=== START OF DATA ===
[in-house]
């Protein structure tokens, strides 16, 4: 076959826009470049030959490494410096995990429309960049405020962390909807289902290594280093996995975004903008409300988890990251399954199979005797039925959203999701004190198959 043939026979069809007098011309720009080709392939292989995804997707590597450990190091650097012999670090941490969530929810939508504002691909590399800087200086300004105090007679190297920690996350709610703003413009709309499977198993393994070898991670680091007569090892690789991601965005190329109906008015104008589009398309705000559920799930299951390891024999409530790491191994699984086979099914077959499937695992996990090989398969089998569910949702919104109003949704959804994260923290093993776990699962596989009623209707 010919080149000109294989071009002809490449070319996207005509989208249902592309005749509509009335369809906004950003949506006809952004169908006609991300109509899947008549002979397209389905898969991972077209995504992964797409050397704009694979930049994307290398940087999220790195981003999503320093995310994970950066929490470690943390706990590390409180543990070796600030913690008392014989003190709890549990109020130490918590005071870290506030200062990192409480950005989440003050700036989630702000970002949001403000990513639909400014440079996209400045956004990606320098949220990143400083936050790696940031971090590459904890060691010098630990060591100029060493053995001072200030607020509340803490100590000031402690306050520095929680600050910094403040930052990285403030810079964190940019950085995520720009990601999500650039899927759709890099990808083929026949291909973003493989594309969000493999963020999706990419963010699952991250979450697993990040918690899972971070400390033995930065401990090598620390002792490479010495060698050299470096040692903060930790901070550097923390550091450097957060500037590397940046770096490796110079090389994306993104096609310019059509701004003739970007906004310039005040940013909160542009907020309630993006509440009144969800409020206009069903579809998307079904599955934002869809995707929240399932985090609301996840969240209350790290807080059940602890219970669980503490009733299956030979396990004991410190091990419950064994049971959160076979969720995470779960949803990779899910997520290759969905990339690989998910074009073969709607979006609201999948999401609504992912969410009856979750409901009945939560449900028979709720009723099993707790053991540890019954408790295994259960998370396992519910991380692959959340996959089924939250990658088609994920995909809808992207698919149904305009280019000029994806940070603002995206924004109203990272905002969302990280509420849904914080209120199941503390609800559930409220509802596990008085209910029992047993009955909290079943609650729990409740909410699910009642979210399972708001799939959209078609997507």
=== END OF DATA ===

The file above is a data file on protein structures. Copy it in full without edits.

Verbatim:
[in-house]
């Protein structure tokens, strides 16, 4: 076959826009470049030959490494410096995990429309960049405020962390909807289902290594280093996995975004903008409300988890990251399954199979005797039925959203999701004190198959 043939026979069809007098011309720009080709392939292989995804997707590597450990190091650097012999670090941490969530929810939508504002691909590399800087200086300004105090007679190297920690996350709610703003413009709309499977198993393994070898991670680091007569090892690789991601965005190329109906008015104008589009398309705000559920799930299951390891024999409530790491191994699984086979099914077959499937695992996990090989398969089998569910949702919104109003949704959804994260923290093993776990699962596989009623209707 010919080149000109294989071009002809490449070319996207005509989208249902592309005749509509009335369809906004950003949506006809952004169908006609991300109509899947008549002979397209389905898969991972077209995504992964797409050397704009694979930049994307290398940087999220790195981003999503320093995310994970950066929490470690943390706990590390409180543990070796600030913690008392014989003190709890549990109020130490918590005071870290506030200062990192409480950005989440003050700036989630702000970002949001403000990513639909400014440079996209400045956004990606320098949220990143400083936050790696940031971090590459904890060691010098630990060591100029060493053995001072200030607020509340803490100590000031402690306050520095929680600050910094403040930052990285403030810079964190940019950085995520720009990601999500650039899927759709890099990808083929026949291909973003493989594309969000493999963020999706990419963010699952991250979450697993990040918690899972971070400390033995930065401990090598620390002792490479010495060698050299470096040692903060930790901070550097923390550091450097957060500037590397940046770096490796110079090389994306993104096609310019059509701004003739970007906004310039005040940013909160542009907020309630993006509440009144969800409020206009069903579809998307079904599955934002869809995707929240399932985090609301996840969240209350790290807080059940602890219970669980503490009733299956030979396990004991410190091990419950064994049971959160076979969720995470779960949803990779899910997520290759969905990339690989998910074009073969709607979006609201999948999401609504992912969410009856979750409901009945939560449900028979709720009723099993707790053991540890019954408790295994259960998370396992519910991380692959959340996959089924939250990658088609994920995909809808992207698919149904305009280019000029994806940070603002995206924004109203990272905002969302990280509420849904914080209120199941503390609800559930409220509802596990008085209910029992047993009955909290079943609650729990409740909410699910009642979210399972708001799939959209078609997507």